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1 job for every person: Here’s where they are

·Personal Finance Editor
·3-min read
Jobs: People walk on a city street in Australia wearing masks and a map of Australia.
There is now one available job for every unemployed person in the country. (Source: Getty)

Australia’s unemployment rate is now sitting at 3.5 per cent - the lowest it has been since August 1974 - but there are still people struggling to find a job.

The Australian Bureau of Statistics (ABS) data released yesterday declared that there was now officially one vacant position for every unemployed person.

But some industries are more desperate than others to fill positions.

So, here is a breakdown of where the jobs are and what industries need people the most.

Where are the jobs?

According to the June SEEK employment report, there was a decline in job ad postings in every state and territory.

But the small monthly decline is a blip on the radar compared to the massive 23 per cent increase since June last year.

The smallest June declines were seen in:

  • ACT - down 1.1 per cent

  • VIC - down 1.2 per cent

  • QLD - down 1.7 per cent

The greatest decline was in the Northern Territory, which fell by 4.6 per cent, followed by a 4.1 per cent drop in Tasmania and a 3.9 per cent decrease in South Australia.

Tasmania was the only state or territory to see an increase in applications per job ad, growing 2 per cent from the month prior.

An infographic of Australia showing job ad posting changes in each state and territory.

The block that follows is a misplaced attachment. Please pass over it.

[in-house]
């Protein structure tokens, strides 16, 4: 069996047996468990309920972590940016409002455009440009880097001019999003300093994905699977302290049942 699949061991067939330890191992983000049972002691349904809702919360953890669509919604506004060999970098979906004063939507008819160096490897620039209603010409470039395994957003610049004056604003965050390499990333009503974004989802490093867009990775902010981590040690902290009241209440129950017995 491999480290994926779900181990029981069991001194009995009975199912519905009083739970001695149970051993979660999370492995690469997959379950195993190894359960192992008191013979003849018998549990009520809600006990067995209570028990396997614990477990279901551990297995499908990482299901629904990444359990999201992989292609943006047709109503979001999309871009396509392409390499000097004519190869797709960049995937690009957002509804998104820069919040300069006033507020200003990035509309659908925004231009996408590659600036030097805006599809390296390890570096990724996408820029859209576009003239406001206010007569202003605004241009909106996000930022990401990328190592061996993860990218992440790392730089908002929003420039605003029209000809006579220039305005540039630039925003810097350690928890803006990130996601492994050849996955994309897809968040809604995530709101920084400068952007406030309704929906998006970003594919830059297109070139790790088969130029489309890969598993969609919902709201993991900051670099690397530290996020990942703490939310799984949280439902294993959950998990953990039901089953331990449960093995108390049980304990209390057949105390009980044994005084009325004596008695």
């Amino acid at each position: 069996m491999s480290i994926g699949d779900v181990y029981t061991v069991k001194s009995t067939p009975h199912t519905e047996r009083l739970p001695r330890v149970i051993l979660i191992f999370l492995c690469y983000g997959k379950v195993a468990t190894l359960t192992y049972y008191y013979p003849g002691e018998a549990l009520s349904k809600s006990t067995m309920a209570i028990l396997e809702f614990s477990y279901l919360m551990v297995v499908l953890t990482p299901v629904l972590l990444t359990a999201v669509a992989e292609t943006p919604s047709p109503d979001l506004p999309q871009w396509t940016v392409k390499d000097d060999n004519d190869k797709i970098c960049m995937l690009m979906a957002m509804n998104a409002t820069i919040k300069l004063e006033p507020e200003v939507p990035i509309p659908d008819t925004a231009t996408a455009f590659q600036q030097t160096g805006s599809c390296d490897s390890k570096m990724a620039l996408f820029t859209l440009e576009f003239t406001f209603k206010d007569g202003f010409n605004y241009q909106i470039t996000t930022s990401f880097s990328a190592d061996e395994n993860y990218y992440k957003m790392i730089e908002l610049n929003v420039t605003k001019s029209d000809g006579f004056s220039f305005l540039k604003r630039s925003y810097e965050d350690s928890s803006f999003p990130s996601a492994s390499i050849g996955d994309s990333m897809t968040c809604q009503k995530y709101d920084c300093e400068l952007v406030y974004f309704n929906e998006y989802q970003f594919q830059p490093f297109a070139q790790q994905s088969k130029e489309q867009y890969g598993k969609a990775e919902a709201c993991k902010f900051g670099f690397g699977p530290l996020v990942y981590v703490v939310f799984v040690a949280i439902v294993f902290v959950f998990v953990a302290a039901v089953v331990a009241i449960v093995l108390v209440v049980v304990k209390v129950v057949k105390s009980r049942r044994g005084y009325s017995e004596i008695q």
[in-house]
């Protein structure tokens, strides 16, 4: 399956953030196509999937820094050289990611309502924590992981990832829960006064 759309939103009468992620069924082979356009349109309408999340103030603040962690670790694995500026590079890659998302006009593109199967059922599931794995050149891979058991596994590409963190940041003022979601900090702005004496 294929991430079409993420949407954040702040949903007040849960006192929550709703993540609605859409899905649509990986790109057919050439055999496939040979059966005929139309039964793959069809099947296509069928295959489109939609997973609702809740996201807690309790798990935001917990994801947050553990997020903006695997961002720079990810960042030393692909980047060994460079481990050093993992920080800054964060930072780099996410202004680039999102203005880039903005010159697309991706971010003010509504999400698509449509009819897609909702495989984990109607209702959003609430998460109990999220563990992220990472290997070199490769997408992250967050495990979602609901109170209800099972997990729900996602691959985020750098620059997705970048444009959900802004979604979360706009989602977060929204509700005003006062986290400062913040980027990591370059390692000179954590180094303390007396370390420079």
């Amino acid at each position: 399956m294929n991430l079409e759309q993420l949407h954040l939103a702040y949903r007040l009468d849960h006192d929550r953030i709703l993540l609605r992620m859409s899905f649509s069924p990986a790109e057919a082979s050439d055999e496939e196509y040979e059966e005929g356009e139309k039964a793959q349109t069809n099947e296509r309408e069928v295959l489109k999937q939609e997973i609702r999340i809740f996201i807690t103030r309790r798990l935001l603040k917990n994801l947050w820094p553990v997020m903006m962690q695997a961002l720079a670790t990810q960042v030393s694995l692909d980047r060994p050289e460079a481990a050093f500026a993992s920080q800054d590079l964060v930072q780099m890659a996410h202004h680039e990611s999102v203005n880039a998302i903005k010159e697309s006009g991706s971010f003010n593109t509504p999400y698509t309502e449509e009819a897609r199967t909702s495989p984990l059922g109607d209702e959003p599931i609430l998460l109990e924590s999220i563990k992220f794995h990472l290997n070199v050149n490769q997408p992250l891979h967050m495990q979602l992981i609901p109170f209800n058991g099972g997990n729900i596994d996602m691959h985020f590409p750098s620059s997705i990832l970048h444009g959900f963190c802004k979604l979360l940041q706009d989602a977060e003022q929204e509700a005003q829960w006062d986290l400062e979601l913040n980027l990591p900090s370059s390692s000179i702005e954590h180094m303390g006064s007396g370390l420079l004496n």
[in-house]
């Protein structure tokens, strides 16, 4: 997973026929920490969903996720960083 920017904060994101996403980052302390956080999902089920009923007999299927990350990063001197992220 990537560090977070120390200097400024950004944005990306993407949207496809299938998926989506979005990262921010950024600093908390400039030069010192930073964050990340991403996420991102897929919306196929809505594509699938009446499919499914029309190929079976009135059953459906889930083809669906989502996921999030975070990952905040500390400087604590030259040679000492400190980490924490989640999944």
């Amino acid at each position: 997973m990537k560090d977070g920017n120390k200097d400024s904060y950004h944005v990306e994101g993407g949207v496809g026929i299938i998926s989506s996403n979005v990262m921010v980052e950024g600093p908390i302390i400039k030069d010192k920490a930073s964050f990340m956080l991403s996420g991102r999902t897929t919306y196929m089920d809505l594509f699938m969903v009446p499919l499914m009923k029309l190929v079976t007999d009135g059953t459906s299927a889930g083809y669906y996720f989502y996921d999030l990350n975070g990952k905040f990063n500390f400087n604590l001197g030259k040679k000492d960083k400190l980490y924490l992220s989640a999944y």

(Source: SEEK)

“June saw the first drop in job ads for most states and territories this year,” SEEK ANZ managing director Kendra Banks said.

”It was also the first time since the pandemic began that all states have recorded a simultaneous decline.

“The decrease was driven by the largest industries in most states, such as in Victoria where hospitality and tourism roles dropped 10.3 per cent and in New South Wales where job ads in trades and services fell 8.3 per cent.

Which industries are hiring the most

So, we know industries like hospitality and tourism are no longer leading the hiring push after recovering from the COVID-19 lockdowns.

But, which industries are the most in need of workers to fill gaps?

According to the SEEK data, the only industries to record an increase in job ads in June were:

  • Accounting - up 4 per cent

  • Design and architecture - up 3.5 per cent

  • Trades and services - up 1.2 per cent

  • Insurance and superannuation - up 1.1 per cent

For some of the biggest hiring industries, such as manufacturing, transport and logistics, retail and consumer products, and mining and resources, June was the first decline experienced this year, dropping 5.3 per cent, 5.8 per cent and 1.5 per cent, respectively.

“With skills shortages locally and overseas, international economic uncertainty and rising operational costs, businesses in all industries are under pressure,” Banks said.

“Despite a month-on-month drop in job ads across many industries in June, job ads remain very high compared to last quarter, last year and pre-pandemic levels.

“We may have seen a small drop in job ads this month, but with demand for talent as high as it is, the Great Job Boom is still on for businesses across the country.”

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